(“Good People” plays at The Marin Theatre Company from August 22 through September 15, 2013.)
David Lindsay-Abaire is a playwright to reckon with, having won the Pulitzer Prize for “Rabbit Hole” in 2007, which also garnered numerous Tony nominations. In 2011, “Good People” debuted on Broadway. The production was nominated for two Tony’s: Best Play (losing to “War Horse”) and Best Actress (awarded to Frances McDormand).
In 2013, “Good People” is the most-produced new play in the United States. A number of local companies competed for the privilege of debuting “Good People” in the Bay Area. Marin Theatre Company got it, brought in up-and-coming director Tracy Young for MTC debut, and has delivered a first rate production.
Playwright David Lindsay-Abaire says that he wanted to address issues of class, something that isn’t often addressed in American plays. He writes out of his own experience: he was raised working class in South Boston but was sent on scholarship to a prep school where he experienced class differences vividly at first hand.
“Good People” is set amongst struggling working class folk. Margie (Amy Resnick) has lost her job at the Dollar Store, because of chronic lateness as a result of caring for her adult, developmentally-disabled daughter. In desperation, she contacts Mike (Mark Anderson Phillips), a former high school boyfriend who has become a successful physician with a beautiful home in an upscale neighborhood. She visits his office (where he offers no work) and she manipulates him into inviting her to a party at his home. When he calls to cancel, claiming a sick child, she is convinced that he is lying and shows up anyway. She finds no party (he was telling the truth) but is invited to visit by Mike’s curious wife, Kate (ZZ Moor).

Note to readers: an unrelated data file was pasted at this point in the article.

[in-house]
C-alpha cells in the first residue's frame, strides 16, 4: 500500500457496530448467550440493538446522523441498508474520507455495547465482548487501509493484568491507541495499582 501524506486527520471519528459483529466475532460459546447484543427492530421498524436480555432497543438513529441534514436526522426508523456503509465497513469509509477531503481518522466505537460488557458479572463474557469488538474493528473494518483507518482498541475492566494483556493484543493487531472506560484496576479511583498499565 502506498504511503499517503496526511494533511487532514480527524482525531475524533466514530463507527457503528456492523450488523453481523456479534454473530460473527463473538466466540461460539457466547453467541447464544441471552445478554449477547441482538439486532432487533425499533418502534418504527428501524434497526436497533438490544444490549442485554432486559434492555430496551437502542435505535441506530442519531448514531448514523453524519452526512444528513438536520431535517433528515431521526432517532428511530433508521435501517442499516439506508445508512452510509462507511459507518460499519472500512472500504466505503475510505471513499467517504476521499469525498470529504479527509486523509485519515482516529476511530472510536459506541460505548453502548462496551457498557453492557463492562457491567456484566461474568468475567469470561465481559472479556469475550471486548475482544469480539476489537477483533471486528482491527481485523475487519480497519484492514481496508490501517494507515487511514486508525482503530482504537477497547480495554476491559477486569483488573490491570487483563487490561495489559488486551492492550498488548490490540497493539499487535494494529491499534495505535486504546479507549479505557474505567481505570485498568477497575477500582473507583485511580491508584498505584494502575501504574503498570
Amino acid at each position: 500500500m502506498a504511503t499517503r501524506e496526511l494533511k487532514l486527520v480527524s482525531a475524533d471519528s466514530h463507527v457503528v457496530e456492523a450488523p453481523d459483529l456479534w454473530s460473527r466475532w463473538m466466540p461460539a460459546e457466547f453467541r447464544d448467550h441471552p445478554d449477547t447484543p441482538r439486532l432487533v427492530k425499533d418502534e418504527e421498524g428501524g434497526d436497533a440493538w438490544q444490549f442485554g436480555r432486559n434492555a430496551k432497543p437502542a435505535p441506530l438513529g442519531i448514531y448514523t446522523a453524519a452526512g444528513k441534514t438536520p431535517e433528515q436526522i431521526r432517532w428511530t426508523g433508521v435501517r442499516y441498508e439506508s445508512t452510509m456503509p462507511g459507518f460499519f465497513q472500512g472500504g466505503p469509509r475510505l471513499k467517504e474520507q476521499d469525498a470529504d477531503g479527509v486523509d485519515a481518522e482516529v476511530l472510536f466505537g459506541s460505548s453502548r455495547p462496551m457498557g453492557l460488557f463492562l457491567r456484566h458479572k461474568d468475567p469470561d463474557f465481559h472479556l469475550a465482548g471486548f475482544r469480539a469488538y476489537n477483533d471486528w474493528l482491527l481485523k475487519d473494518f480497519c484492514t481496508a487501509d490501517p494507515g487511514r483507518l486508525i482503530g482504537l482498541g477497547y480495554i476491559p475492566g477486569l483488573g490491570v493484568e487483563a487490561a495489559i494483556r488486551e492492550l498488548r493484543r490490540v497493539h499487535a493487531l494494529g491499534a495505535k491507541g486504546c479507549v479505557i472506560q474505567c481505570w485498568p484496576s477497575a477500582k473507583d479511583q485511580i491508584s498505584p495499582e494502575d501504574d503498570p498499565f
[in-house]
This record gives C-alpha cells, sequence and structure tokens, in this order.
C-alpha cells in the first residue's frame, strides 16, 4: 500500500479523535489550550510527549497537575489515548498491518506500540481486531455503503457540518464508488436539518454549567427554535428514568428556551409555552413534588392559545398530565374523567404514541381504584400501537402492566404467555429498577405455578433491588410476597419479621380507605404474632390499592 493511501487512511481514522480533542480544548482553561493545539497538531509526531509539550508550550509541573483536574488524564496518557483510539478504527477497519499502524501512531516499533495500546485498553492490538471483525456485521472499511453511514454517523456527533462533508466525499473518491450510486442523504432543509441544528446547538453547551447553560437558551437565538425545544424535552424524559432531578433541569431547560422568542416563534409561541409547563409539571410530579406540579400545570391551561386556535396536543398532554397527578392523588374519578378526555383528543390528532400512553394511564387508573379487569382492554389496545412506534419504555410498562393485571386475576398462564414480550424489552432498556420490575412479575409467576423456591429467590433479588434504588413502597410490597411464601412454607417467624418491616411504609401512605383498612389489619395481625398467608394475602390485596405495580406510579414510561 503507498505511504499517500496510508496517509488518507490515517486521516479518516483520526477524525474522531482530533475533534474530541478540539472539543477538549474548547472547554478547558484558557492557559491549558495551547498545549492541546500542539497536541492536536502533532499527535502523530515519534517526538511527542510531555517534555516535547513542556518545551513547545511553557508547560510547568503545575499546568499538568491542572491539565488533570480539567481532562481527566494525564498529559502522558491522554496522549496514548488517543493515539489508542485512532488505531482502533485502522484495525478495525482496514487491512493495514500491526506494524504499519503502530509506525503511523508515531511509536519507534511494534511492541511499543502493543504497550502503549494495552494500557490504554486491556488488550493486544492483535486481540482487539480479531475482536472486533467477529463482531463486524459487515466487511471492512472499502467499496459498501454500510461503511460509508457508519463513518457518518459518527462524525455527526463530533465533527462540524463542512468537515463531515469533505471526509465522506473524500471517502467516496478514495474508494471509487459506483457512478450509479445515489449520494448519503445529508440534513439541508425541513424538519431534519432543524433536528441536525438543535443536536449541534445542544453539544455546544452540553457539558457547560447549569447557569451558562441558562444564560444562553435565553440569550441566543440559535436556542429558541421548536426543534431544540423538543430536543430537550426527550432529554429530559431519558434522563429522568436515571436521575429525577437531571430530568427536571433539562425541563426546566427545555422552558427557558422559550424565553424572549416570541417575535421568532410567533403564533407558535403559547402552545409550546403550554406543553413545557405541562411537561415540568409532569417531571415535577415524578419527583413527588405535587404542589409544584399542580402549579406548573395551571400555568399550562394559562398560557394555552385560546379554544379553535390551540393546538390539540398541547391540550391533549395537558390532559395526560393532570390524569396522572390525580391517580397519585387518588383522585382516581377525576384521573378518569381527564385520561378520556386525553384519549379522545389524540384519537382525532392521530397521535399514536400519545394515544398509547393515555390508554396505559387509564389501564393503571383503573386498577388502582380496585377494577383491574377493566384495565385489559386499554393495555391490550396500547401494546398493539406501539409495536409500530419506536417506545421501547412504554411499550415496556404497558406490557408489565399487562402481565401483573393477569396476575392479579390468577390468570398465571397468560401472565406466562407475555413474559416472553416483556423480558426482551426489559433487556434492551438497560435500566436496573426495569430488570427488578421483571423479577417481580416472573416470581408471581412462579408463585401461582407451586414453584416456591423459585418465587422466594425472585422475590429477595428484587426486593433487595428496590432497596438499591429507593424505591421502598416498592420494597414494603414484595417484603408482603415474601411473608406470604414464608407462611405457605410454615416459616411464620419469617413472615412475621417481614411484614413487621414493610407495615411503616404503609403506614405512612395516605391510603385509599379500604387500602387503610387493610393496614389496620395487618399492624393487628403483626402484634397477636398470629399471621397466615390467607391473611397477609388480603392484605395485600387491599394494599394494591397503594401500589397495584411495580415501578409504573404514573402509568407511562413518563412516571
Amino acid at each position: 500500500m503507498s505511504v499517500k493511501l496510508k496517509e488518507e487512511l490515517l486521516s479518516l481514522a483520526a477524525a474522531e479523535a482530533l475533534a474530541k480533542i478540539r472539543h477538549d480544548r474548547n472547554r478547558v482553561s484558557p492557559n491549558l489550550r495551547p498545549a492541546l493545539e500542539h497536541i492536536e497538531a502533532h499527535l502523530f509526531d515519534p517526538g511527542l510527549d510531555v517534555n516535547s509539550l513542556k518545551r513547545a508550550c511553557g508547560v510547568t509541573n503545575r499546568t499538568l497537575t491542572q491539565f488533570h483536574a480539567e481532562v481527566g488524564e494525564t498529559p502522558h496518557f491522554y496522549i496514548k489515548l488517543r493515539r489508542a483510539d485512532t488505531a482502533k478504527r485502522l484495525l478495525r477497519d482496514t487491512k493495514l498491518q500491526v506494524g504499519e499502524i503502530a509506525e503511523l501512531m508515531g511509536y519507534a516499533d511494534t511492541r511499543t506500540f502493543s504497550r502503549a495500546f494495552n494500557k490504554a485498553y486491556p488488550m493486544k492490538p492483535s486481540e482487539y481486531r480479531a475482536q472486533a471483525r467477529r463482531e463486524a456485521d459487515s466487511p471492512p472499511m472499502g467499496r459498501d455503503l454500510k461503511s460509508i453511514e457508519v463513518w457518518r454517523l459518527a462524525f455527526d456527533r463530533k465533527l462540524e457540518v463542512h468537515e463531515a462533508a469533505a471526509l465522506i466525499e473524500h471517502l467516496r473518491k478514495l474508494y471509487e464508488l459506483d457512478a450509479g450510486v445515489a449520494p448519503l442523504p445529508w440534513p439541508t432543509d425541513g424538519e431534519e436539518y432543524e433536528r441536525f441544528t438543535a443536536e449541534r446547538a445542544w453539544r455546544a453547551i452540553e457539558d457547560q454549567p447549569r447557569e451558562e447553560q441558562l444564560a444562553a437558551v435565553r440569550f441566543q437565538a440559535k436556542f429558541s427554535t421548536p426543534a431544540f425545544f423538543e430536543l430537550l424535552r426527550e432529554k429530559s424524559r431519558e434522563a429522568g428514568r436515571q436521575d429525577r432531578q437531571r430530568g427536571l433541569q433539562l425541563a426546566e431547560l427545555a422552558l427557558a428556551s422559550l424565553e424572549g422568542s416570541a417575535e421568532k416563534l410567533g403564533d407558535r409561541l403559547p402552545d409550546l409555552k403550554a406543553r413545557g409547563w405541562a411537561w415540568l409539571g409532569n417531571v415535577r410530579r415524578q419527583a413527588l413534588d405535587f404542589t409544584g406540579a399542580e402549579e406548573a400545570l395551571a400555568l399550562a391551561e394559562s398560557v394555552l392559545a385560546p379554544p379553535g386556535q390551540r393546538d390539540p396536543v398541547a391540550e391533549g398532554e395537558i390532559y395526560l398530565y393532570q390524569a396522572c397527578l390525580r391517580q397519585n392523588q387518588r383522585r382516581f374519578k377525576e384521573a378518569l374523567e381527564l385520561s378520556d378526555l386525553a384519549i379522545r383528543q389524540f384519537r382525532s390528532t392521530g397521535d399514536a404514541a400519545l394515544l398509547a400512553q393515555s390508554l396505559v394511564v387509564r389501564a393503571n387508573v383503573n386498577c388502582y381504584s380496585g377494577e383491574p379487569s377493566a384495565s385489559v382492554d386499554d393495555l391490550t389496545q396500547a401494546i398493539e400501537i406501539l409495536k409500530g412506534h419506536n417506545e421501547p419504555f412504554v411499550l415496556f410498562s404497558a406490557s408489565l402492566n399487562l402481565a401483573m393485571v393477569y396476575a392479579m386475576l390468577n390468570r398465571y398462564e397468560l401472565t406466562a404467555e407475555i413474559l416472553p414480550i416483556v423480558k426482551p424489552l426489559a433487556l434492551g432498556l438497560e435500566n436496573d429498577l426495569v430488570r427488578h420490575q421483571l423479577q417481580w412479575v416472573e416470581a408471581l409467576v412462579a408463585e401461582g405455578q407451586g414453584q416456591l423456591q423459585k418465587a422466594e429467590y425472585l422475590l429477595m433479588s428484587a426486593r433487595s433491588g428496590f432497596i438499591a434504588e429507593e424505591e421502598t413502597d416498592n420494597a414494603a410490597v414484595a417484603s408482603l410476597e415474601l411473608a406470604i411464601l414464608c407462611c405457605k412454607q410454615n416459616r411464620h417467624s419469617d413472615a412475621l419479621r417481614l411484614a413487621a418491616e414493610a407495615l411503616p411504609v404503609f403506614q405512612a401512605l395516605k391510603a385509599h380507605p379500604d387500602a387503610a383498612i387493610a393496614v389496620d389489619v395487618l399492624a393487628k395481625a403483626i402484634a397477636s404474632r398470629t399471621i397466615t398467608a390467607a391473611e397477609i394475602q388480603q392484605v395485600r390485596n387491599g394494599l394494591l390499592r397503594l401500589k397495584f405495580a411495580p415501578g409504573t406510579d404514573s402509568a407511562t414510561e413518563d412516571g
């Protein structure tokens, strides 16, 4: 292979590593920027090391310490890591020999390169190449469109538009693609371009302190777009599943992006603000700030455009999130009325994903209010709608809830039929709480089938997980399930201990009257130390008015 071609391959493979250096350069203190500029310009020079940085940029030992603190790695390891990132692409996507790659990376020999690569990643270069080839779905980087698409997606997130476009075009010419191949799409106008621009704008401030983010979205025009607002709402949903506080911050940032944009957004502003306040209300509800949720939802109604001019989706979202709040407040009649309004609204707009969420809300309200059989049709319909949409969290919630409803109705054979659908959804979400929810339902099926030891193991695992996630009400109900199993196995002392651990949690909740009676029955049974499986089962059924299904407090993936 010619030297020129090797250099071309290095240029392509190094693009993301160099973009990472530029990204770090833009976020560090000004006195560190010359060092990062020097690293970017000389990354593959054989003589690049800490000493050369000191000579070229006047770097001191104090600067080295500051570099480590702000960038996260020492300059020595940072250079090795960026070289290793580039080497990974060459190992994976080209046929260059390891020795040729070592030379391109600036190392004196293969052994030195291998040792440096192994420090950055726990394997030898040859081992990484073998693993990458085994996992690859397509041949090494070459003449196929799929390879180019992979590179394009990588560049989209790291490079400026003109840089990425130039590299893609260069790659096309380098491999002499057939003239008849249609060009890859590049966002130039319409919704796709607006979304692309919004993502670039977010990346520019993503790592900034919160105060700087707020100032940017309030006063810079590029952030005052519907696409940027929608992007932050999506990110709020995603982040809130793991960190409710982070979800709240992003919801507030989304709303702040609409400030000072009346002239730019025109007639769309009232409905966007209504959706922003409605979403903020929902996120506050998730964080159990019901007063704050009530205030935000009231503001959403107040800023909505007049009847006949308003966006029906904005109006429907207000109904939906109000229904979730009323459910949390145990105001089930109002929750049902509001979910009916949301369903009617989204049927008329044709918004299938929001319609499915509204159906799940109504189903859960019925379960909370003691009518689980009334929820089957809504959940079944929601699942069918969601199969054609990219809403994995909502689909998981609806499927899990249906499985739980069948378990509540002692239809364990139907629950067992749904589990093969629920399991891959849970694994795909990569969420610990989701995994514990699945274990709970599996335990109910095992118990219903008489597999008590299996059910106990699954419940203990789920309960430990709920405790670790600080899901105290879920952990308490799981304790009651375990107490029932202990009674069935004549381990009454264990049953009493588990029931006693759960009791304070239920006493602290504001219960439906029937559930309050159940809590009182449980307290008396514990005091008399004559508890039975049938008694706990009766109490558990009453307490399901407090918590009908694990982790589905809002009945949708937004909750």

The stage is then set for a profound encounter across class lines, with Margie accusing Mike of forgetting his roots, calling him “lace curtain Irish” and Mike insisting that Margie’s poor condition is the result of poor choices. The debate is lively, well grounded in character, and thought provoking. Several surprising complications keep it interesting. These are all good people, but their perspectives are so profoundly different that the truths of which they are convinced cannot be the same. Nobody lies out right, yet nobody tells the same story.
The play is saved from being overly didactic by excellent acting and a fine supporting cast of Margie’s South Boston friends who provide a kind of chorus to the main action. Ben Euphrat, Anne Darragh and Jamie Jones are all excellent.
This important and influential play is well worth seeing.
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“Good People” by David Lindsay-Abaire, produced by Marin Theatre Company. Director: Tracy Young. Scenic Designer: Nina Ball. Lighting Designer: Gabe Maxson. Costume Designer: Heidi Leigh Hanson. Sound Designer & Composer: Chris Houston.
Margaret: Amy Resnick. Stevie: Ben Euphrat. Dottie: Anne Darragh. Jean: Jamies Jones. Mike: Mark Anderson Phillips. Kate: ZZ Moor.
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